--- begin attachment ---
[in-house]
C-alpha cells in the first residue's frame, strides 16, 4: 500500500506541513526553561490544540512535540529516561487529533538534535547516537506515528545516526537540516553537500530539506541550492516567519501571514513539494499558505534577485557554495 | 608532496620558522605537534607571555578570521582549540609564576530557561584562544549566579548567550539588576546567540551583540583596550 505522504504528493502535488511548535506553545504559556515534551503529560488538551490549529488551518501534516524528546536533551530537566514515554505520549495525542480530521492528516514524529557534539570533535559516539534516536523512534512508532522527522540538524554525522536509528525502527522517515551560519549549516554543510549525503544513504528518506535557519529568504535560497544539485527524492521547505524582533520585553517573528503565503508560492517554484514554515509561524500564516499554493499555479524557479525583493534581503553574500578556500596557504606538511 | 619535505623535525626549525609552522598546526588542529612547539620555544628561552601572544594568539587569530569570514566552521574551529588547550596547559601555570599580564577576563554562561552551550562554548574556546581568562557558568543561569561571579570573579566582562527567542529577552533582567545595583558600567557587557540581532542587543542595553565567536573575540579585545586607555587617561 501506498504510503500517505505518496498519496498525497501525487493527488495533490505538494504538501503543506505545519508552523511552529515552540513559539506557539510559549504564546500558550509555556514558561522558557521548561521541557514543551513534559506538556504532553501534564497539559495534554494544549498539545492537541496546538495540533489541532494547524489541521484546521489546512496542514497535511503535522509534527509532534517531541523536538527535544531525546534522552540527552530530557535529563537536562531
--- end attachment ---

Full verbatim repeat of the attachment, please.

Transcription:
[in-house]
C-alpha cells in the first residue's frame, strides 16, 4: 500500500506541513526553561490544540512535540529516561487529533538534535547516537506515528545516526537540516553537500530539506541550492516567519501571514513539494499558505534577485557554495 | 608532496620558522605537534607571555578570521582549540609564576530557561584562544549566579548567550539588576546567540551583540583596550 505522504504528493502535488511548535506553545504559556515534551503529560488538551490549529488551518501534516524528546536533551530537566514515554505520549495525542480530521492528516514524529557534539570533535559516539534516536523512534512508532522527522540538524554525522536509528525502527522517515551560519549549516554543510549525503544513504528518506535557519529568504535560497544539485527524492521547505524582533520585553517573528503565503508560492517554484514554515509561524500564516499554493499555479524557479525583493534581503553574500578556500596557504606538511 | 619535505623535525626549525609552522598546526588542529612547539620555544628561552601572544594568539587569530569570514566552521574551529588547550596547559601555570599580564577576563554562561552551550562554548574556546581568562557558568543561569561571579570573579566582562527567542529577552533582567545595583558600567557587557540581532542587543542595553565567536573575540579585545586607555587617561 501506498504510503500517505505518496498519496498525497501525487493527488495533490505538494504538501503543506505545519508552523511552529515552540513559539506557539510559549504564546500558550509555556514558561522558557521548561521541557514543551513534559506538556504532553501534564497539559495534554494544549498539545492537541496546538495540533489541532494547524489541521484546521489546512496542514497535511503535522509534527509532534517531541523536538527535544531525546534522552540527552530530557535529563537536562531